Origin of Railroad Bridge Park and its Facilities

The Dungeness River Audubon Center at Railroad Bridge Park is an active partnership of three organizations operating under an MOU.

The two original partners were:

and two partners were added in 1997

The story of our museum begins with the Sequim Natural History Museum which for nine years was an adjunct of the Sequim School District, created and maintained entirely by volunteers. In 1993 the museum’s space in the old high school building had to be relinquished for school district use, and the specimens and exhibit materials were stored.

Soon thereafter, the museum took advantage of a unique opportunity to reorganize as a nonprofit corporation — the Rainshadow Natural Science Foundation — and to join forces with the Jamestown S’Klallam Tribe in a partnership to interpret the natural history of the river, the watershed, and the Olympic Peninsula.

The Rainshadow Natural Science Foundation needed a permanent home for its displays and a facility for educational programs. The Jamestown S’Klallam Tribe has always been deeply involved with the well-being of the Dungeness River and the restoration of the salmon. The Railroad Bridge Park, dedicated in 1992, is an exceptional setting for an interpretive center. It was natural for the Foundation and the Tribe to cooperate in working toward these compatible goals by developing the River Center.

In 1992, many volunteers helped replace the railroad ties and planked deck of the former railroad bridge.  The approach trestle provides elevated views into the woodland canopy as well as varied river vistas. A nature trail provides glimpses of local wildlife and the native plants and trees.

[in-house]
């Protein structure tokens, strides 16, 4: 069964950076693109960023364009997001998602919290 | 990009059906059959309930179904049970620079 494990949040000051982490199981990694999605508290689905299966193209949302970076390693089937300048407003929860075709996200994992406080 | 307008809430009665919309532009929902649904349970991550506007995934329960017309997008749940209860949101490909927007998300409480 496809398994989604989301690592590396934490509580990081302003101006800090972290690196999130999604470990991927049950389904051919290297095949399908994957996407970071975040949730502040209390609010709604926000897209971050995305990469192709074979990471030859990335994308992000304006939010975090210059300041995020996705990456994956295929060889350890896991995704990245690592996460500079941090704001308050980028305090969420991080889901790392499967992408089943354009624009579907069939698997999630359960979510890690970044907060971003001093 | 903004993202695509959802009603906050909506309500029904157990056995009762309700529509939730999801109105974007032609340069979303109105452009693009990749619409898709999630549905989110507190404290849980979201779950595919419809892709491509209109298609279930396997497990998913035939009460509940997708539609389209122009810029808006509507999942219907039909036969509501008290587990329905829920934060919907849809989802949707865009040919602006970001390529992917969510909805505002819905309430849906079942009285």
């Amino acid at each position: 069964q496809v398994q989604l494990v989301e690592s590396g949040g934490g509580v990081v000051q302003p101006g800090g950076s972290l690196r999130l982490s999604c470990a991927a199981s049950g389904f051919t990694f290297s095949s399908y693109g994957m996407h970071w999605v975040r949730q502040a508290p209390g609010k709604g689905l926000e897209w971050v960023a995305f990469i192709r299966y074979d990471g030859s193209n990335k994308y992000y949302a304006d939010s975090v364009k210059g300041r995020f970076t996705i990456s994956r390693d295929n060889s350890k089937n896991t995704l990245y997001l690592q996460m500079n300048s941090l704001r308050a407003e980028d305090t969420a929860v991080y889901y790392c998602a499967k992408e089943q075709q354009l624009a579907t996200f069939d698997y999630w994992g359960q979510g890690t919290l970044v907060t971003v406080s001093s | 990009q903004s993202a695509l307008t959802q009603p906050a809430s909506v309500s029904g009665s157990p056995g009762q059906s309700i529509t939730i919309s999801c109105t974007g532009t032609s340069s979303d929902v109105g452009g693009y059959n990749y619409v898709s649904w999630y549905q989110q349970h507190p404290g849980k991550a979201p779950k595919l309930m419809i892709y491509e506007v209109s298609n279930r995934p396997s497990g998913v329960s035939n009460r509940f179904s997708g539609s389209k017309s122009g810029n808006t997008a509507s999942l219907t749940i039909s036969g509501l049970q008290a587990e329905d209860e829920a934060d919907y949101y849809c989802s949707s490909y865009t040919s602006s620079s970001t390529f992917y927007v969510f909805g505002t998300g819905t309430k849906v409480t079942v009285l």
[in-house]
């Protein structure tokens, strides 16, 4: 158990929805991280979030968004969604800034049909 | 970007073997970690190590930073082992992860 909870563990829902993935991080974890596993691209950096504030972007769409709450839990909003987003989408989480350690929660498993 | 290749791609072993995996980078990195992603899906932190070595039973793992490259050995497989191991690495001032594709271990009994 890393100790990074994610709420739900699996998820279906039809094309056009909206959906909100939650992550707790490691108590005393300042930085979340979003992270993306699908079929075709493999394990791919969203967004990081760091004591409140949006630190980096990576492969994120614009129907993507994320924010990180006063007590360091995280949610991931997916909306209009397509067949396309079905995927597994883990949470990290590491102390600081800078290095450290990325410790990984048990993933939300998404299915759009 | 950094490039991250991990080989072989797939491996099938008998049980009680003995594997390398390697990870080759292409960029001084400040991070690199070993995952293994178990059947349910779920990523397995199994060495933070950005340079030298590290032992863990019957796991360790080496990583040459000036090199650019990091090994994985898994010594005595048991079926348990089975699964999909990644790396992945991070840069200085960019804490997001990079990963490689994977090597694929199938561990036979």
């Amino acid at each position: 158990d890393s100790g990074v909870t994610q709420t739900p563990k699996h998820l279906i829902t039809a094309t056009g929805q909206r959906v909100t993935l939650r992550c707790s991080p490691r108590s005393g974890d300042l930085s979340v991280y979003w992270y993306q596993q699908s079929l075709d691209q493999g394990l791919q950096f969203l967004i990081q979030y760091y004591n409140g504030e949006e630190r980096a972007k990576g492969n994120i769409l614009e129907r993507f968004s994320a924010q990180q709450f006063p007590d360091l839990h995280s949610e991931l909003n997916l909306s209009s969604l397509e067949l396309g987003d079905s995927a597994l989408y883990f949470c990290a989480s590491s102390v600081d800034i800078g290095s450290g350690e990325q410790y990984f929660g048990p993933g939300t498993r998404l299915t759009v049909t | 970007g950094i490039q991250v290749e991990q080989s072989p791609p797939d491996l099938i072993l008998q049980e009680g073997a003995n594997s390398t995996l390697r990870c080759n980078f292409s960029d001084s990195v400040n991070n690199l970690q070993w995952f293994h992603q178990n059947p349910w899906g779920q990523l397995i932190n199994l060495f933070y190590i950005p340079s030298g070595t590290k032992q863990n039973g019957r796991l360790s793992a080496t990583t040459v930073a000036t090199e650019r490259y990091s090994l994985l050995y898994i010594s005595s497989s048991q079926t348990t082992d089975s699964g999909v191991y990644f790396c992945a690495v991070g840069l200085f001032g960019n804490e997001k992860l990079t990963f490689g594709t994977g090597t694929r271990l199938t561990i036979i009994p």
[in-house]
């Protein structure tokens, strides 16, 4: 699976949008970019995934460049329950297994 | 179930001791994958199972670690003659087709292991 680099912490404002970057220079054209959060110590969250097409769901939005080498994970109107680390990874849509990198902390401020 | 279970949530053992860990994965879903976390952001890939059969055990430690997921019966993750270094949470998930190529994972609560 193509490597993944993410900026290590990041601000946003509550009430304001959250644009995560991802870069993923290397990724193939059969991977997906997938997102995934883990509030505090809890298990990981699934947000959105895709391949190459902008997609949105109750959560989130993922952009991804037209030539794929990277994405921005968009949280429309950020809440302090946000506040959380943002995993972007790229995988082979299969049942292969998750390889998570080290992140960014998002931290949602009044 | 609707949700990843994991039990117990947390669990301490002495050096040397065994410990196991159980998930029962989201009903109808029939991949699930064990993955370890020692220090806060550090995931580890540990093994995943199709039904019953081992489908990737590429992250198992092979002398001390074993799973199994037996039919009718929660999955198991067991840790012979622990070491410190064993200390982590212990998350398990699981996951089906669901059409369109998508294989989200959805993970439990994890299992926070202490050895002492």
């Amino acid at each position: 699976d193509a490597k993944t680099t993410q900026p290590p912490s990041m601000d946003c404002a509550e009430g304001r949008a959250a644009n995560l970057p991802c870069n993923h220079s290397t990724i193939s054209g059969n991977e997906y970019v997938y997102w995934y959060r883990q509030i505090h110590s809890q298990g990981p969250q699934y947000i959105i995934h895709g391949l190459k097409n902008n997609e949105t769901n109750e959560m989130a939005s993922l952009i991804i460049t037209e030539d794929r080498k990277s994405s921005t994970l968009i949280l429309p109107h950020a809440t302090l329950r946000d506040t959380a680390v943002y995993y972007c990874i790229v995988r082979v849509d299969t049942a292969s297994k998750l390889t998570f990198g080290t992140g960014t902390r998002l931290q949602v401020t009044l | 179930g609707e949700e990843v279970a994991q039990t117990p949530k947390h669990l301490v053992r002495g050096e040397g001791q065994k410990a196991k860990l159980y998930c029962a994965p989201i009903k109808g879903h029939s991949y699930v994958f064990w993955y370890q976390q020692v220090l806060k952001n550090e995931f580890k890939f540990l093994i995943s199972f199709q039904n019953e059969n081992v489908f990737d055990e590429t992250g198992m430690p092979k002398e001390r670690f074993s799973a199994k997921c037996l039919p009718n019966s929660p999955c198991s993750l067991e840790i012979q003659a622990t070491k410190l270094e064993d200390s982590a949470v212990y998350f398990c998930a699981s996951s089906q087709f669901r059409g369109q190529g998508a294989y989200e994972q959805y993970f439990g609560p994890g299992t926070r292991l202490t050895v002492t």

The bridge and trestle, and the river-edge trails, provide opportunities for visitors to experience an ever-changing river channel and the contrast of summer quiet to winter storms.

The Railroad Bridge and trestle were completely planked in restoration for
pedestrian and bicycle access. Projecting alcoves and occasional seating areas along the railings allow for quiet viewing out of the traffic zone. The ramp structure at the east bridge end provides easy access for physically-challenged visitors.

Broad pathways of paver-stones laid by volunteers provide easy access to the RiverStage, the RiverShed and the east approach ramp of the Railroad Bridge.

The RiverShed — an elegant timber-frame shelter with permanent picnic tables and benches — provides a quiet setting in the woods near the river for programs and casual gatherings. The shelter was completed in the autumn of 1995, using donated materials and volunteer labor together with grant funding, with design by Ken Hays, a Sequim Architect.

The RiverStage is an open amphitheater with stage and seating for 75. It was designed and constructed by local volunteers with grant funding and local volunteer labor, with construction leadership and supervision by Chas Bridge and design by Ken Wiersema. It was completed in late spring 1997 and first used for the summer River Talks.

The planning and construction of the River Center interpretive building are complete, and the Grand Opening was celebrated on 21 October 2001. The 1,600 sq ft building provides exhibit, classroom/lab, and meeting space, and supporting facilities.

The multi-purpose space of the Center building includes scientific exhibits, hands-on displays, physical specimens, classroom study aids, and reference library materials.

Computer database and multimedia presentation capabilities are provided in the new Center building to support classroom studies, audience programs and technical workgroup sessions.

Olympic Peninsula Audubon meets on the third Wednesday of the month in the Center building for its programs about environmental interpretation and nature study, typically attended by 40-60 members.